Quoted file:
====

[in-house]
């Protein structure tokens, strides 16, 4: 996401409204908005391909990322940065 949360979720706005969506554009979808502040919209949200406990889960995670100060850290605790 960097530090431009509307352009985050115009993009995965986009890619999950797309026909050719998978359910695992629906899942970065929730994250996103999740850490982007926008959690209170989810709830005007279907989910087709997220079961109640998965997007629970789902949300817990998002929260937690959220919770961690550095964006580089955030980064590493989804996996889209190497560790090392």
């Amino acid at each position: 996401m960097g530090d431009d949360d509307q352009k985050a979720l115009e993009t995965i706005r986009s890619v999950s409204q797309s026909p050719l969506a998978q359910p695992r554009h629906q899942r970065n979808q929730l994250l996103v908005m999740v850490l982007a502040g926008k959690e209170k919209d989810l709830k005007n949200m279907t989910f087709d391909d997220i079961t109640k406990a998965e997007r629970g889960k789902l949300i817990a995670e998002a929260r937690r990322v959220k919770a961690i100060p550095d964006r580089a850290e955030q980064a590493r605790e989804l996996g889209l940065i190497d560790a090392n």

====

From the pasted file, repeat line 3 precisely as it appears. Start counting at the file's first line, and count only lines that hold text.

């Amino acid at each position: 996401m960097g530090d431009d949360d509307q352009k985050a979720l115009e993009t995965i706005r986009s890619v999950s409204q797309s026909p050719l969506a998978q359910p695992r554009h629906q899942r970065n979808q929730l994250l996103v908005m999740v850490l982007a502040g926008k959690e209170k919209d989810l709830k005007n949200m279907t989910f087709d391909d997220i079961t109640k406990a998965e997007r629970g889960k789902l949300i817990a995670e998002a929260r937690r990322v959220k919770a961690i100060p550095d964006r580089a850290e955030q980064a590493r605790e989804l996996g889209l940065i190497d560790a090392n």